A flurry of firms have stated their commitment to recruiting legal apprentices as the profession continues to embrace alternative routes to the law.
National Apprenticeship Week is ongoing and there are now estimated to be at least 1,500 apprentices in the country working towards becoming a solicitor.
Schemes generally last for six years but do not require legal qualifications and effectively allow people to learn on the job whilst receiving a salary.
Among the firms announcing the extension of solicitor apprenticeships this week is national practice Co-op Legal Services, which is taking on five more candidates starting on £22,000 a year. Roles are available in Bristol, Sheffield, Manchester and Stratford-upon-Avon.
The solicitor apprenticeship roles are open to students who have achieved three A-levels and five GCSEs and will be undertaken over a six-year period, with individuals finishing the scheme as a solicitor.
Caoilionn Hurley, managing director of Co-op Legal Services, said: ‘We are working hard to help break down the misconceptions which surround this alternative route, and to showcase that a career in law is not for the privileged few.
‘There is a wealth of positives in the apprenticeship pathway as candidates are able to get hands-on experience from the start of their journey as well as the opportunity to start earning money straight away.’
National firm Irwin Mitchell already has 125 apprentices at various stages of their development and plans to take another cohort from September across accounting, business administration, IT and legal roles.
Lorcan Seery, apprenticeship manager at Irwin Mitchell, said there are still many misunderstandings surrounding entry into the profession.
‘Far from being just for post 16 students, they are a great way for existing employees to upskill; while for students, they compare more favourably with university options than many realise,’ said Seery.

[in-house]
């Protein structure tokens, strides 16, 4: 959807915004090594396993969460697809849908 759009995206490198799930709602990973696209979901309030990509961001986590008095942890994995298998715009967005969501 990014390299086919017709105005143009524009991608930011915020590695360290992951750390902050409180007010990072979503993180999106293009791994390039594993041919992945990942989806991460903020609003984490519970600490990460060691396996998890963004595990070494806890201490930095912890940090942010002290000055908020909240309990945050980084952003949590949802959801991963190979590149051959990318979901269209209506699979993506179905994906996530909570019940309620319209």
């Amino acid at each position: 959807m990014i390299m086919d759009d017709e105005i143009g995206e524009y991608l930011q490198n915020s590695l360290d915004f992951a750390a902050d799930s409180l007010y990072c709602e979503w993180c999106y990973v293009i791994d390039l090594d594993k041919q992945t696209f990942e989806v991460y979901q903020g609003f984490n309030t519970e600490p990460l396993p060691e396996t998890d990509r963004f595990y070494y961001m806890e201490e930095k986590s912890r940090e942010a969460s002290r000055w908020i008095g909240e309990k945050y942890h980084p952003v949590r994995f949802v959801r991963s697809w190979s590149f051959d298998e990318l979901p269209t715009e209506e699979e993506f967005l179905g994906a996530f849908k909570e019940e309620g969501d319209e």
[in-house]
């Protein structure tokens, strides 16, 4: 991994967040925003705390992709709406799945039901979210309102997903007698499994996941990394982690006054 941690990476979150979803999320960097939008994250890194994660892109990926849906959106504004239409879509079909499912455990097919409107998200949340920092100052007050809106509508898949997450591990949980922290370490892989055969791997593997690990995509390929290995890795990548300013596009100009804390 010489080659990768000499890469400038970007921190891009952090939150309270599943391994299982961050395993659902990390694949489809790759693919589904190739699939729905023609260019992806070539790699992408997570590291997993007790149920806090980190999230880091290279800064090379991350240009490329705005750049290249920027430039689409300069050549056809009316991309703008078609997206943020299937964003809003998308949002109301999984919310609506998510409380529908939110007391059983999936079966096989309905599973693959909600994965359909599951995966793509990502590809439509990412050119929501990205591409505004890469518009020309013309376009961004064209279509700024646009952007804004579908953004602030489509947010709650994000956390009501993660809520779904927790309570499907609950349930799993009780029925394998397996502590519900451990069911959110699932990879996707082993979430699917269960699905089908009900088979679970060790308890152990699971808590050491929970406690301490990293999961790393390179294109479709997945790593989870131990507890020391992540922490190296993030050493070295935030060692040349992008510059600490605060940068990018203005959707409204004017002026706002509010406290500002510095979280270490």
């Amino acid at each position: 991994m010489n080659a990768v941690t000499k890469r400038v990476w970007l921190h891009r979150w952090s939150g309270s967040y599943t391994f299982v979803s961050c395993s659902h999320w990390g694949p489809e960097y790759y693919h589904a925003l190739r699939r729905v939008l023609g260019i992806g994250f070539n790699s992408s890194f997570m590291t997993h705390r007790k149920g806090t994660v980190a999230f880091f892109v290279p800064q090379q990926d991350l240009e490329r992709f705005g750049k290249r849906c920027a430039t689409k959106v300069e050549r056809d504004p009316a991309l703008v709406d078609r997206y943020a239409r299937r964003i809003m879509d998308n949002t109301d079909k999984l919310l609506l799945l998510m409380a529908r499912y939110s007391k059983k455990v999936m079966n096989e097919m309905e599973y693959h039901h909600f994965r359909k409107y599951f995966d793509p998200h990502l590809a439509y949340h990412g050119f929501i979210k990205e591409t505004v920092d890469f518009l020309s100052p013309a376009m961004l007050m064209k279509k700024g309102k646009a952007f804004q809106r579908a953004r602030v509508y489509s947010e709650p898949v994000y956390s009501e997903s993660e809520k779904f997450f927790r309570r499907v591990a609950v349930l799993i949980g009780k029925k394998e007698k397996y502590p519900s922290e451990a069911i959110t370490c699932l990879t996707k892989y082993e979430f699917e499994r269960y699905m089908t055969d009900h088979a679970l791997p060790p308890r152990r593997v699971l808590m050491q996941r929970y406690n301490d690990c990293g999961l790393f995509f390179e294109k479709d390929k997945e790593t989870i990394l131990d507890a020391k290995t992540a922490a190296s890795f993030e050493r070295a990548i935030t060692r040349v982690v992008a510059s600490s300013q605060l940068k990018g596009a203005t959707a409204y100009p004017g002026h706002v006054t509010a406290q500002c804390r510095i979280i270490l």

‘Apprenticeships represent a serious investment and myths of photocopying or making the tea and a lack of a meaningful roles are just that. Our intake is working and studying in a range of diverse areas and are valued team members.’
Charlise Atkins, who successfully joined the Irwin Mitchell solicitor apprenticeship scheme, opted for this route over going to university.
‘With success in my A-Levels, and offers from university, my family had concerns I might regret not going,’ she said.
‘Now, my family can see I made the right choice and my career in law is now well underway. I still get my qualifications, while earning a salary at the same time.’
Meanwhile, Midlands firm FBC Manby Bowdler is leading a new campaign to open up careers in the law to people from all backgrounds – including through the apprenticeship route.
Breaking Down Barriers to Law will be launched in parliament later this month and will feature a number of other firms committing to recruiting from previously untapped areas.
‘We have been actively looking to clear the path into law careers for some time,’ said managing partner Neil Lloyd. ‘Not having a degree is certainly no barrier to progress with us.
‘As well as taking well-qualified graduates onto traditional training contracts, we offer solicitor apprenticeships to those who haven’t necessarily been to university – they could be school leavers, or those who have spent time in other jobs or training before considering law.’
Employment lawyer and social mobility ambassador Alice Kinder, the president of Birmingham Law Society, is offering a free employment law checklist to help those who are considering hiring apprentices to understand their legal obligations.
‘For businesses, apprenticeships can help to develop important expertise,’ said Kinder. ‘An apprentice’s learning will take place in the context of the organisation, meaning they can gain practical experience which may help to avoid skills shortages.’